The high profile reporting of non-target impacts of a few classical weed biocontrol agents over the past few years highlighted one shortcoming of many, if not most, biocontrol programmes - related to not inadequate testing, but inadequate monitoring. In trying to answer the critics of biocontrol, its defenders could only point to the absence of reported problems for the overwhelming majority of the 1150 or more planned releases of weed biocontrol agents that have been made worldwide. An equally overwhelming absence of post-release surveys means that there is little concrete evidence about the non-target impact of most of these releases.
In New Zealand, Landcare Research has been dusting off old files and investigating the safety record of weed biocontrol there since the first biocontrol agent, cinnabar moth (Tyria jacobaeae), was released against ragwort (Senecio jacobaea) in 1929. This audit will alert the country's biocontrol community to any lurking dangers, and also identify past flaws that will help tighten up testing procedures for the future.
Landcare has been looking at some agents that are now common in New Zealand, checking what testing was done before each was released, and whether non-target attack has occurred - or might yet. Reporting results at the 11th Symposium on the Biological Control of Weeds in Canberra this year, Simon Fowler said that, overall, the reliability of host specificity testing in New Zealand in the past has been good although a few gaps have been identified.
The largest gap in testing probably occurred in some projects conducted between 1943 and 1982. Although early biocontrol projects included native species in specificity tests, during this period 13 introductions of natural enemies were made which relied heavily on testing in other countries, and New Zealand natives were not tested. In one case, thistles, the rationale was that there are no native thistles in New Zealand so there were no closely related native species to test. While there could have been problems where introductions were made against other targets with New Zealand relatives, no non-target impacts have been recorded on New Zealand native plants, and only one potential serious impact has emerged so far. Three agents were released against St John's wort (Hypericum perforatum) but they had not been tested against native Hypericum species. Hypericum japonicum and H. gramineum are uncommon plants and, although none of the agents has been recorded on them, they could be at risk. In many other projects during that period, and in all projects since 1990, it has been standard practice to test native plants so the omission of indigenous species from test plant lists should not occur now. However, this does not imply that selecting what plants to test is now always straightforward.
The first agent to be released in New Zealand, cinnabar moth, was tested against eight native species of Senecio before permission was given for its release against ragwort. However, when ragwort is defoliated the moth occasionally attacks two species of native Senecio (S. minimus and S. biserratus) which were not tested. Why were these two not included in the test plant list? They were in a different genus at the time. This is the only recorded instance of an introduced weed biocontrol agent attacking a native non-target species in New Zealand, but could such a testing omission happen again? It is unlikely. Plant systematics have clearly progressed since 1929 and if the testing were being conducted now, these two species would be included. However, even with the taxonomic relationships clarified, there is another source of uncertainty.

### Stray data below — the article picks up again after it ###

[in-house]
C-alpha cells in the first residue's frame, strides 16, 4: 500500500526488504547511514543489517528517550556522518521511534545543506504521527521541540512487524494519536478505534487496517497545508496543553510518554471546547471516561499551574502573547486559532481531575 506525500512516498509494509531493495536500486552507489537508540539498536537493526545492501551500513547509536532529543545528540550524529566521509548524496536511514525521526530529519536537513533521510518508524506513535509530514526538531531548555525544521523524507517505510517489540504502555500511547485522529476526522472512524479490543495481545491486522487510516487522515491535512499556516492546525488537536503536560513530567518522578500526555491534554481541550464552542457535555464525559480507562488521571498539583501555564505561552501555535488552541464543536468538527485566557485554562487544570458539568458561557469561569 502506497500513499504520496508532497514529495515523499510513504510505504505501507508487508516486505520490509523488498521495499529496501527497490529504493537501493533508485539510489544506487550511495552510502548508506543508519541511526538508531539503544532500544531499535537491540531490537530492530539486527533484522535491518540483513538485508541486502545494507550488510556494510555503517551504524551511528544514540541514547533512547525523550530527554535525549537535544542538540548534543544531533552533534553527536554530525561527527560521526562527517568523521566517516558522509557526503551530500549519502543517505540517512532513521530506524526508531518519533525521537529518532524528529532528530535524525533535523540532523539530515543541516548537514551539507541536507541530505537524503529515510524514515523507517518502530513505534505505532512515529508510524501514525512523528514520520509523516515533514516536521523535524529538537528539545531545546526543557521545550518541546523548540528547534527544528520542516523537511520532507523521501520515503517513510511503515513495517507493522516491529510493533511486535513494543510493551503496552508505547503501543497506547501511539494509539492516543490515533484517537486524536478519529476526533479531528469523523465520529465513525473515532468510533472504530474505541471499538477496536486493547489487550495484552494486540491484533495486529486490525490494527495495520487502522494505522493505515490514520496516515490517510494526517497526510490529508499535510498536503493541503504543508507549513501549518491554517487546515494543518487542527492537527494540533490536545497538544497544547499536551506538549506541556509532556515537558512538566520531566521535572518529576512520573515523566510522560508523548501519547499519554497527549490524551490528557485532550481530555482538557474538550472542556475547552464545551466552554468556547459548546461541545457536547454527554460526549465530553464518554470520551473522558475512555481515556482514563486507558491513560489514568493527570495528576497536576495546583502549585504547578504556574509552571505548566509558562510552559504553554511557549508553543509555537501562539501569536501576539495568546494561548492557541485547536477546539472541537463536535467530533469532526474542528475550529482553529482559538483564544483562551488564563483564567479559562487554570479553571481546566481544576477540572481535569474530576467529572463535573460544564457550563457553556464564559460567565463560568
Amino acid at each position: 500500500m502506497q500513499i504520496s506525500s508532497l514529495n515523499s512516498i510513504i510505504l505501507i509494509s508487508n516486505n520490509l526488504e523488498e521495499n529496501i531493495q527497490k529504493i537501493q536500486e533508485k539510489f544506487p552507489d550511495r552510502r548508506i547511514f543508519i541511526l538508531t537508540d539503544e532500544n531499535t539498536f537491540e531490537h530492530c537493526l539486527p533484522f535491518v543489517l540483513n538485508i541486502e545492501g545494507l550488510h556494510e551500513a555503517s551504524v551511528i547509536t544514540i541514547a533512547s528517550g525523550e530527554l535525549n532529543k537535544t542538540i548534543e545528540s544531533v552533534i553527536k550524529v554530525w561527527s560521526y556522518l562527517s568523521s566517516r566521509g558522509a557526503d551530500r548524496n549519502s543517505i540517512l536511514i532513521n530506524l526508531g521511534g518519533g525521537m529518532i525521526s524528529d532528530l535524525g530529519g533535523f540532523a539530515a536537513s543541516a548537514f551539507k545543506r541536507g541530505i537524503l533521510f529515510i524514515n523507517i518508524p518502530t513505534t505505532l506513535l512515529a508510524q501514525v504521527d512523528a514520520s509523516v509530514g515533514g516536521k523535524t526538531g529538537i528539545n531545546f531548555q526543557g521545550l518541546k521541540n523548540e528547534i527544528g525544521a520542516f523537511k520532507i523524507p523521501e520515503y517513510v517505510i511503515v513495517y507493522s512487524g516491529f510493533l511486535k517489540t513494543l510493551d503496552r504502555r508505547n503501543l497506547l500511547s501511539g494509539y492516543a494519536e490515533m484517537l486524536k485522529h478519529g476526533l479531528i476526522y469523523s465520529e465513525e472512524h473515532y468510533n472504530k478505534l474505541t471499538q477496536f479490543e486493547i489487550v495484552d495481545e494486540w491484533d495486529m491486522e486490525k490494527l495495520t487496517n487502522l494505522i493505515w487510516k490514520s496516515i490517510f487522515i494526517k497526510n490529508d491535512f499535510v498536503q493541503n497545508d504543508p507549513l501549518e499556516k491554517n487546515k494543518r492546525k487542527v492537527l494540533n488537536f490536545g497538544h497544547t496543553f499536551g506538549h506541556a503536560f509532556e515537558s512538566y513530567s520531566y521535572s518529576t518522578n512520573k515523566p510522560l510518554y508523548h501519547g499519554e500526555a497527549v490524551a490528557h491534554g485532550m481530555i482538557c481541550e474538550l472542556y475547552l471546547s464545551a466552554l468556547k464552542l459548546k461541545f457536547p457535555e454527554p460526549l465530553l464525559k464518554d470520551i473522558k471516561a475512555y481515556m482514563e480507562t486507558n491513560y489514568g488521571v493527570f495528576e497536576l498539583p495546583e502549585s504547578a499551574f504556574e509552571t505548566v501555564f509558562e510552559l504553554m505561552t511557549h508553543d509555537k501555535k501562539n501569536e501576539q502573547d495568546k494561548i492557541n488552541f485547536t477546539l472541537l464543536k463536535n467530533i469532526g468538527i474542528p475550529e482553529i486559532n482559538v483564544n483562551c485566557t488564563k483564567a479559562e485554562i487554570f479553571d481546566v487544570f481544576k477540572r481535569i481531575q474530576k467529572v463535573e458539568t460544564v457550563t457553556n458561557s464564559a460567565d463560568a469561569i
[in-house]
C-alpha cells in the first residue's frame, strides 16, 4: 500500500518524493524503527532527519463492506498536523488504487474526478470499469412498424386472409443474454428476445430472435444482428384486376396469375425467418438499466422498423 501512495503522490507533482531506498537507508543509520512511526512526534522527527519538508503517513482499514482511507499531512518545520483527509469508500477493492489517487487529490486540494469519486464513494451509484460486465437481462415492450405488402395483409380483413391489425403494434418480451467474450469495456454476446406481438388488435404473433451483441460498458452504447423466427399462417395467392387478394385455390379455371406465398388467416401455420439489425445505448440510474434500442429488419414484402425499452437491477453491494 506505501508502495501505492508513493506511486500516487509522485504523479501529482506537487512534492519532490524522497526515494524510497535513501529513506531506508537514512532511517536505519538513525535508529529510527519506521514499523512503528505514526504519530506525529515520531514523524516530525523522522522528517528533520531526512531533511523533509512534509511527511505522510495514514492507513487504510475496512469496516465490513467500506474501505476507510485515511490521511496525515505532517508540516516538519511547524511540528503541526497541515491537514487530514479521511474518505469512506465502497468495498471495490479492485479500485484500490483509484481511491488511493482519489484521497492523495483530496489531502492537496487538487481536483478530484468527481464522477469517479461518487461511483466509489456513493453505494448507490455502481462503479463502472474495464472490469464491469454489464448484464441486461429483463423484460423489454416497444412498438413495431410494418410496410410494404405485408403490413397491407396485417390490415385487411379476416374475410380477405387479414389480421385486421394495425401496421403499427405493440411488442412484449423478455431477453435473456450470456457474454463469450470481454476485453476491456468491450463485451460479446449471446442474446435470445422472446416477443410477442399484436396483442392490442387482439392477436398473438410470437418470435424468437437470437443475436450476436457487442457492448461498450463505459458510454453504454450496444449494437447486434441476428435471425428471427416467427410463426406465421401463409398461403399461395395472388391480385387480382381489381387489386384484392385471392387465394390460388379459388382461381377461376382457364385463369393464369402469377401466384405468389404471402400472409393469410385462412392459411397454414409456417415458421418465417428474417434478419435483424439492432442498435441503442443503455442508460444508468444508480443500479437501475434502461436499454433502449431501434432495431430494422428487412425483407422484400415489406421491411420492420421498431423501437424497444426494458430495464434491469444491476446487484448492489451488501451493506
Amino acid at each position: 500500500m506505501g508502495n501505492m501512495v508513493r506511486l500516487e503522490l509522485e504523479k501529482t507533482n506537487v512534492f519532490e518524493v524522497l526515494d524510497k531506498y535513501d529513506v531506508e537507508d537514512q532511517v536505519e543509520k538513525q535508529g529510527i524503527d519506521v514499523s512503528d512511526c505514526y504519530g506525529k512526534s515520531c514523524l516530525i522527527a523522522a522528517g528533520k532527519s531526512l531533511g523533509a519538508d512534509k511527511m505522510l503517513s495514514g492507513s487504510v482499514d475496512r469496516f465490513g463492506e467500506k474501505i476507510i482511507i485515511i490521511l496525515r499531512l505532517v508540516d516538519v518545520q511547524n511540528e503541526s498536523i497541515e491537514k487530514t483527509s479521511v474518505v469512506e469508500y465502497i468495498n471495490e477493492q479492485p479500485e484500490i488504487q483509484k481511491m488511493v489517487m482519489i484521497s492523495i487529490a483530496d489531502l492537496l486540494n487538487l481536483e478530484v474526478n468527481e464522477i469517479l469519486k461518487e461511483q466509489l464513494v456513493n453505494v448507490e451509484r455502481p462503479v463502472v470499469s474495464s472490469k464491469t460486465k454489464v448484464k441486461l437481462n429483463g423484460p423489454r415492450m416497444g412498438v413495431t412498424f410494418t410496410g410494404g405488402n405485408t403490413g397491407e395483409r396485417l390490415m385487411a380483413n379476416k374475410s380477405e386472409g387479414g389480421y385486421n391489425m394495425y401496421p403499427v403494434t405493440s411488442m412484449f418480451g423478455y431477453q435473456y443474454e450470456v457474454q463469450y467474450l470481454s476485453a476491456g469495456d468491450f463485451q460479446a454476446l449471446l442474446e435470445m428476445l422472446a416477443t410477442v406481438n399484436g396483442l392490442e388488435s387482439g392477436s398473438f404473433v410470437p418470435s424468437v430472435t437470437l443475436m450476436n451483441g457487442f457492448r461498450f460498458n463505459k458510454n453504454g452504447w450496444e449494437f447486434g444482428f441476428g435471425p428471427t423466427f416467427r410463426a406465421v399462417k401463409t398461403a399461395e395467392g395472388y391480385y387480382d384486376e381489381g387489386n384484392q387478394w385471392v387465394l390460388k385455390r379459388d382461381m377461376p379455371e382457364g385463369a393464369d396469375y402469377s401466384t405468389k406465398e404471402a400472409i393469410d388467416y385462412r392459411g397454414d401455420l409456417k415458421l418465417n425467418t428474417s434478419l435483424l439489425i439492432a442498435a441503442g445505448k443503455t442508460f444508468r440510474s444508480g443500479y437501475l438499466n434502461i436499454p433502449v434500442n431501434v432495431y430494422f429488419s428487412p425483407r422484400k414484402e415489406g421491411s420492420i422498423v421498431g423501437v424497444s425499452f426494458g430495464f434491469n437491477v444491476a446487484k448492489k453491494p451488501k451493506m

Alternanthera sessilis, a close relative of alligator weed (A. philoxeroides) was not included in host specificity tests in that biocontrol programme. Both are exotic species and indeed there are no native New Zealand plants in the family. But what was not foreseen was that A. sessilis would subsequently attain cultural importance as a new vegetable crop for some sectors of the community. Short of including a fortune-teller in the biocontrol project, this would have been hard to predict but Toni Withers (Forest Research), who has been working with Fowler and others on this project, believes that the current rigorous process for drawing up test plant lists means that a similar case would not now be overlooked. Of two agents introduced against alligator weed, one (the moth Arcola malloi) attacks other Alteranthera species, and although damage to A. sessilis has not been observed it remains a possibility.
The above rare instances of the failure of New Zealand's past testing procedures occurred because plants that might have been tested were not. There are just two recorded cases where plants were tested, but the testing failed to predict the non-target attacks that subsequently occurred. The broom seed beetle Bruchidius villosus and the gorse pod moth Cydia succedana have unexpectedly attacked seed of other exotic Fabaceae, although pre-release testing suggested that this would not happen. Investigations into both are continuing, but Fowler noted that a common link is that both use seasonally ephemeral resources (young pods) whose phenology in comparison to that of the agent differs slightly between Europe and New Zealand, potentially offering novel no-choice situations to agents in the field after release. This gives us a new concept to consider: Do agents introduced for discrete seasonal resources need more careful assessment? Should more rigorous no-choice testing be considered in these circumstances? Withers believes that the answer lies in our ability to accurately interpret the results of host specificity testing, something that retrospective analysis of the methods used in the past, combined with post release field assessment, will help us with.